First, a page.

Firms are looking more and more into future-proofing their businesses for the next generation of professionals, and according to Jennifer Wilson, co-founder and partner at ConvergenceCoaching, it's as much about working with NextGen clients as it is about working with one's NextGen firm talent.
But more than anything, Wilson said, promoting NextGen change is about one's attitude.
"You're not supposed to change it all at once, but you do have to make changes every year," said Wilson during the American Institute of CPAs’ annual Engage event in Las Vegas on Tuesday. "I hope you'll identify just one thing to change [at your firm] when you leave Engage. It shouldn't be 25 things."
Looking ahead at millennial figures in the workplace, Wilson said that by 2020, one in three adults will be millennials. By 2022, Gen Z will make up one-fifth of the workplace, and by 2025, millennials will make up three-quarters of all working-age people in the U.S. "Change is not optional," warned Wilson.
"A lot of us are chasing change, not ahead of it," she said. The remedy is to start building a "Get Better Culture," one where leaders, partners and managers can all make little changes to make a stronger, future-forward firm culture. "The biggest part," Wilson added, "is being open to feedback."
"One thing about change is communicating it effectively," she said. "Who communicates change best [at the firm]? Find the best communicators and get them in charge of change. Plan a communication strategy so that you consider all stakeholders and appropriate timing. Hold other leaders accountable for making the changes you agree upon."
The "Big 3" factors in NextGen firms, according to Wilson, are client experience, technology and talent.
On client experience, Wilson said that NextGen clients "expect tech to handle a lot of things that you have traditionally done [yourselves]. They want price upfront," and transparency in communication. "If your website isn't responsive, if you're not active on social media, they probably won't call you no matter who told them to call you."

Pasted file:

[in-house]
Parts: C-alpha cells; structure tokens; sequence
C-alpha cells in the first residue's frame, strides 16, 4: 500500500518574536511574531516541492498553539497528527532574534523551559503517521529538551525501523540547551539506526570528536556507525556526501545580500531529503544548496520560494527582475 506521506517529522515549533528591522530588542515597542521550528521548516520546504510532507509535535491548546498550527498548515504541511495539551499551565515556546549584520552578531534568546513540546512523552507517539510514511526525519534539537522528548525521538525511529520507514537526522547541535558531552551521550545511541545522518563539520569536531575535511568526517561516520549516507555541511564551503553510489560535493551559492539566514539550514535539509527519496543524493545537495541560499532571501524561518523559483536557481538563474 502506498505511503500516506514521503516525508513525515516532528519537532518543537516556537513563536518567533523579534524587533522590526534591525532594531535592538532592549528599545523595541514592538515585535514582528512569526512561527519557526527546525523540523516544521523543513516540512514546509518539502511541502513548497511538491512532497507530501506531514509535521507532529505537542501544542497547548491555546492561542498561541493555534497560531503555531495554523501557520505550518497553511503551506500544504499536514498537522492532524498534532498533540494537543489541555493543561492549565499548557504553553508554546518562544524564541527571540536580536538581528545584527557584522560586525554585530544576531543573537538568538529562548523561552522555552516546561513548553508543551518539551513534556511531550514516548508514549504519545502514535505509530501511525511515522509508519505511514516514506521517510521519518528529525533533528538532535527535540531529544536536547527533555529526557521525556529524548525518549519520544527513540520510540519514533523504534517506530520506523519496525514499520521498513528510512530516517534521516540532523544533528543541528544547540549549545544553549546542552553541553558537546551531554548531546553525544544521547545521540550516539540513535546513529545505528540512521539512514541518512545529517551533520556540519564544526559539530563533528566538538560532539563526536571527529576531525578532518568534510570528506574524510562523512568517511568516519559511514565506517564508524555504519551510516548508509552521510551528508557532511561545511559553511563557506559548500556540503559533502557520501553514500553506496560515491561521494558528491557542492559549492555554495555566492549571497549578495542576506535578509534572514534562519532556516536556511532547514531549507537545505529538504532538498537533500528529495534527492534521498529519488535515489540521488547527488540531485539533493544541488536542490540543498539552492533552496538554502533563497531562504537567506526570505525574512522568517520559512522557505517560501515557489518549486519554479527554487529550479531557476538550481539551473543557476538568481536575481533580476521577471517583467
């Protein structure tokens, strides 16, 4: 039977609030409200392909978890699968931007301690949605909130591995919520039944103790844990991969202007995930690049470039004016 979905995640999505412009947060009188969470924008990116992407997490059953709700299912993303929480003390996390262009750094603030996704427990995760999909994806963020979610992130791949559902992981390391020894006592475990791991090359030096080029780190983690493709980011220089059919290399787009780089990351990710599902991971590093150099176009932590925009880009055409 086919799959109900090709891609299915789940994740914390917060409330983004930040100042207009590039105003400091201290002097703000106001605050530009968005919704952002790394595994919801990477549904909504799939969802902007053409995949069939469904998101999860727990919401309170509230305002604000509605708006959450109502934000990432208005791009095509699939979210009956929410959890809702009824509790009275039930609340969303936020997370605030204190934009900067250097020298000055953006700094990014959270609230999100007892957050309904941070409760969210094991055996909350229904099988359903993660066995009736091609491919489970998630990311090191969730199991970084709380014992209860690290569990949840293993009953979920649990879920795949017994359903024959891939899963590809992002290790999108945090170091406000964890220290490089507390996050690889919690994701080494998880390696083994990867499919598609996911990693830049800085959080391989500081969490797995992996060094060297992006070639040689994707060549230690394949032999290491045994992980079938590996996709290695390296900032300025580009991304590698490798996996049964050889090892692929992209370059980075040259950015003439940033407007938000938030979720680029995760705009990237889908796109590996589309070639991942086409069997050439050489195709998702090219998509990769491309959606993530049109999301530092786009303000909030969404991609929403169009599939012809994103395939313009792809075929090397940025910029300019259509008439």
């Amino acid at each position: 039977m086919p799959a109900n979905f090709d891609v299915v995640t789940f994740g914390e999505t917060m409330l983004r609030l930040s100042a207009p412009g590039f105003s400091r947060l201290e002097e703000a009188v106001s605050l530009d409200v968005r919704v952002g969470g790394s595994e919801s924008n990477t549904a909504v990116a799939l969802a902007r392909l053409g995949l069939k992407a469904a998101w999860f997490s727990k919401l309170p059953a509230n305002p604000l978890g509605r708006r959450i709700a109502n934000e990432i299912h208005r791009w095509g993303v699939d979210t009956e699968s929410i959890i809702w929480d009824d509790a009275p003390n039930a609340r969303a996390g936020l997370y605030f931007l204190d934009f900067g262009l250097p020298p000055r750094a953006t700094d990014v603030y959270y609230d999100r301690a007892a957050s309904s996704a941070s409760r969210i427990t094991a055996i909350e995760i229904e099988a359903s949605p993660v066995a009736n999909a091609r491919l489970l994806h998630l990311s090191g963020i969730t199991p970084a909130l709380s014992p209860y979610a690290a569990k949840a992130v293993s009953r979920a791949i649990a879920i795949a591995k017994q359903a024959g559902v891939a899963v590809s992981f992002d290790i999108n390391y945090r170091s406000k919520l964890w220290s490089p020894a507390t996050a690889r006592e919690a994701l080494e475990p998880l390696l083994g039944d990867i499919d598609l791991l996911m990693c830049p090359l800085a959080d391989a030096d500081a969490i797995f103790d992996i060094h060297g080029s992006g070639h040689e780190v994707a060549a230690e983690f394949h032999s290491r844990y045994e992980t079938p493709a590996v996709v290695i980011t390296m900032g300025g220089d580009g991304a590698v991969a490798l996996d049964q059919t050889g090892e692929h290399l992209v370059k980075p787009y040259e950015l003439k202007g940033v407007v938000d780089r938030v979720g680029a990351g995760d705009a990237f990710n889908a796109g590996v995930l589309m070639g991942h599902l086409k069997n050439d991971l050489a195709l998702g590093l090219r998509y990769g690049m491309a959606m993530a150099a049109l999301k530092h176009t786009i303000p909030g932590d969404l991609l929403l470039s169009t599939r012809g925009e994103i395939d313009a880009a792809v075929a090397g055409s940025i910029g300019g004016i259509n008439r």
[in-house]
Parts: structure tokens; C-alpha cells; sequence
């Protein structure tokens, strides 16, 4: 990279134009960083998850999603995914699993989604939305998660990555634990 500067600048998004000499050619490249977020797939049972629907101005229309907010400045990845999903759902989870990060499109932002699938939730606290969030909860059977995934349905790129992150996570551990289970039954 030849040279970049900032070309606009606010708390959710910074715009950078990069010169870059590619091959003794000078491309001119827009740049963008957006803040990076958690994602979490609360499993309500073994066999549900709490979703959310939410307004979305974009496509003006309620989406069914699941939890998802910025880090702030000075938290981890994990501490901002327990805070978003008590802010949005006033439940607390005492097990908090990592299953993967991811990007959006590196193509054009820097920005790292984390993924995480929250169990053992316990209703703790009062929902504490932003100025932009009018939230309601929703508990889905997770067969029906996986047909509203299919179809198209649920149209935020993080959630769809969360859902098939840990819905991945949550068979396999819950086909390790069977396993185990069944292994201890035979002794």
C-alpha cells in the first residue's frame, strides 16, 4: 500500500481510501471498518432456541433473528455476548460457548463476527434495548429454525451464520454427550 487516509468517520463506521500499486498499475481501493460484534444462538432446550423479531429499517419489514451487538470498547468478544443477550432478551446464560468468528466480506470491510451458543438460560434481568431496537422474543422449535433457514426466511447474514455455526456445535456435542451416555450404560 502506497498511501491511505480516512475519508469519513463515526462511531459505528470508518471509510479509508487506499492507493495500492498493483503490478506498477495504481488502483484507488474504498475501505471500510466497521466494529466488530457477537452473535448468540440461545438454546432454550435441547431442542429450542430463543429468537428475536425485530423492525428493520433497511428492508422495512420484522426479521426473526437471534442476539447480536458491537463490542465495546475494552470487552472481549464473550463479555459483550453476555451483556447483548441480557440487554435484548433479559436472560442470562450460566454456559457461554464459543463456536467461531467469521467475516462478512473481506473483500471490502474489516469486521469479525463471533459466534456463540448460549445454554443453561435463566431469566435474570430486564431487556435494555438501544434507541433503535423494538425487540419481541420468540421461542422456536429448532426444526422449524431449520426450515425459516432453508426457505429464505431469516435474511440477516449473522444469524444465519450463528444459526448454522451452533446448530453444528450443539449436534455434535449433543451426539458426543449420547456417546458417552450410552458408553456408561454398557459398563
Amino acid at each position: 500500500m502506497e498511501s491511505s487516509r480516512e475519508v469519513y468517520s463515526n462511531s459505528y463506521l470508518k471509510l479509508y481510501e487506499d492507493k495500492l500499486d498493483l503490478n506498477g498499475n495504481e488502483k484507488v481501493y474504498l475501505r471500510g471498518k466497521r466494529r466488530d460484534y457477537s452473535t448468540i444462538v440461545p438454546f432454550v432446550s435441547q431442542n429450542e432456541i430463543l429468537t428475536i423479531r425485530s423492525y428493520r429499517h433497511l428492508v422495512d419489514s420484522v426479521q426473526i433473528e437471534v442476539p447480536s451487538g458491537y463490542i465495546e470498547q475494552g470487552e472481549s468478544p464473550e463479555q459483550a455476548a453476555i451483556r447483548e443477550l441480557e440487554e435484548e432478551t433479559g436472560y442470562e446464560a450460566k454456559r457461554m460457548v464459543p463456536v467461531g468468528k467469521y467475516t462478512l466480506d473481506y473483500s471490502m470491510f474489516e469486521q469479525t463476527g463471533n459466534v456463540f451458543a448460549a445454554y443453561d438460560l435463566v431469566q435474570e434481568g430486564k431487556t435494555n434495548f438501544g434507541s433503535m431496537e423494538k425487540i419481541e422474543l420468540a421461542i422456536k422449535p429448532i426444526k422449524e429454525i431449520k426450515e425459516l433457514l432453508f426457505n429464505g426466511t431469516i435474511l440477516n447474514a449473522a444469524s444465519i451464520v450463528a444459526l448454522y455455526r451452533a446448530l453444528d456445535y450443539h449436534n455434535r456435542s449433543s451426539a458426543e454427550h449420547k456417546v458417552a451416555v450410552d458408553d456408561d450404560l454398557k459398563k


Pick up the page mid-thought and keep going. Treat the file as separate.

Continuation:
Wilson also noted that NextGen clients "hate to work with someone who isn't digital if they're digital-native." This goes for millennials and Gen Z, who are even mobile-native in 2018. "You have to think about how you're going to have mobility," she said.
Wilson also pointed out the need to evaluate two different elements of a firm's offerings: an "advisory mindset," which includes knowing clients better and acting as a coach, versus consulting, which provides consultative services to clients. Advisory skills to promote in one's firm, according to Wilson, include relationship development; curiosity; listening skills; understanding relevant trends; skills to generate ideas; and access to experts. But overall, Wilson asked attendees, "What is your firm doing to build an advisory mindset in your people?"
On technology, Wilson feels change needs to come from within, and she worries that those in charge of firm technology don't push hard enough.
"I worry about the people running tech in our firms," she said. "We need to hear about change from your IT person/people, and I feel a lot of us are not. The other thing is that I worry the service line leaders are not pushing change either."
Lastly, focusing on talent, Wilson advised attendees to listen to NextGen talent and work with them on best practices, including flexible work options.
"I think [remote] NextGen talent wants flexibility of choice, not rules," she said. They "want things that make sense" and "not being told the traditional way makes sense if it doesn't." Managing remote workers still requires hands-on leadership and regular check-in's, she said, and requires firm leaders to still "actually manage" their people.
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